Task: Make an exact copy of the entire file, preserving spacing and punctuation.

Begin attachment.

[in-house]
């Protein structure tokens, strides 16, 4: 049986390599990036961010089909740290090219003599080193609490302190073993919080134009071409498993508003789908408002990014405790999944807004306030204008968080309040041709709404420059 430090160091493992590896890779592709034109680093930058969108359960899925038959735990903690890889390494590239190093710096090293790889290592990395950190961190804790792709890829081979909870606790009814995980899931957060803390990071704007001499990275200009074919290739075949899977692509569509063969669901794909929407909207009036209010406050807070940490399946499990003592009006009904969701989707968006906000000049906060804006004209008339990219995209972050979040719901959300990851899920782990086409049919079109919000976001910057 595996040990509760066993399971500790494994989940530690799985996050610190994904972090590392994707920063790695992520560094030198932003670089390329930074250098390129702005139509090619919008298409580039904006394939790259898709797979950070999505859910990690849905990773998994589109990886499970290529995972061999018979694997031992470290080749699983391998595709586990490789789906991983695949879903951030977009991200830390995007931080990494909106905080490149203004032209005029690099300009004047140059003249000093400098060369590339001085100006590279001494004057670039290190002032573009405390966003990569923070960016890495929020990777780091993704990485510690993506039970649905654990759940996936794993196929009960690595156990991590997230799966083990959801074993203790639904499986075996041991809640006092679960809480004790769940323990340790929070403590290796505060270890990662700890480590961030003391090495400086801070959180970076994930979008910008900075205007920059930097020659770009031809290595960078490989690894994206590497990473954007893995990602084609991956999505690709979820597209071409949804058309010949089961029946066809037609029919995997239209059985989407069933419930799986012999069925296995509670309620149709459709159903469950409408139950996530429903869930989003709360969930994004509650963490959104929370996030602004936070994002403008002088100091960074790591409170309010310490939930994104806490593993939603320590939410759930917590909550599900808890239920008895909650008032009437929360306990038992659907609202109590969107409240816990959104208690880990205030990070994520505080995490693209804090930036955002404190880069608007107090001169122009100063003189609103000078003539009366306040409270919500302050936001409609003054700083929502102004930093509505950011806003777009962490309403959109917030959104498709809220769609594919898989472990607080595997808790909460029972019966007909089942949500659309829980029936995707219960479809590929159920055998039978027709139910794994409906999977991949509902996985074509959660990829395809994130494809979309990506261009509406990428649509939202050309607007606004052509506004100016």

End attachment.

[in-house]
């Protein structure tokens, strides 16, 4: 049986390599990036961010089909740290090219003599080193609490302190073993919080134009071409498993508003789908408002990014405790999944807004306030204008968080309040041709709404420059 430090160091493992590896890779592709034109680093930058969108359960899925038959735990903690890889390494590239190093710096090293790889290592990395950190961190804790792709890829081979909870606790009814995980899931957060803390990071704007001499990275200009074919290739075949899977692509569509063969669901794909929407909207009036209010406050807070940490399946499990003592009006009904969701989707968006906000000049906060804006004209008339990219995209972050979040719901959300990851899920782990086409049919079109919000976001910057 595996040990509760066993399971500790494994989940530690799985996050610190994904972090590392994707920063790695992520560094030198932003670089390329930074250098390129702005139509090619919008298409580039904006394939790259898709797979950070999505859910990690849905990773998994589109990886499970290529995972061999018979694997031992470290080749699983391998595709586990490789789906991983695949879903951030977009991200830390995007931080990494909106905080490149203004032209005029690099300009004047140059003249000093400098060369590339001085100006590279001494004057670039290190002032573009405390966003990569923070960016890495929020990777780091993704990485510690993506039970649905654990759940996936794993196929009960690595156990991590997230799966083990959801074993203790639904499986075996041991809640006092679960809480004790769940323990340790929070403590290796505060270890990662700890480590961030003391090495400086801070959180970076994930979008910008900075205007920059930097020659770009031809290595960078490989690894994206590497990473954007893995990602084609991956999505690709979820597209071409949804058309010949089961029946066809037609029919995997239209059985989407069933419930799986012999069925296995509670309620149709459709159903469950409408139950996530429903869930989003709360969930994004509650963490959104929370996030602004936070994002403008002088100091960074790591409170309010310490939930994104806490593993939603320590939410759930917590909550599900808890239920008895909650008032009437929360306990038992659907609202109590969107409240816990959104208690880990205030990070994520505080995490693209804090930036955002404190880069608007107090001169122009100063003189609103000078003539009366306040409270919500302050936001409609003054700083929502102004930093509505950011806003777009962490309403959109917030959104498709809220769609594919898989472990607080595997808790909460029972019966007909089942949500659309829980029936995707219960479809590929159920055998039978027709139910794994409906999977991949509902996985074509959660990829395809994130494809979309990506261009509406990428649509939202050309607007606004052509506004100016």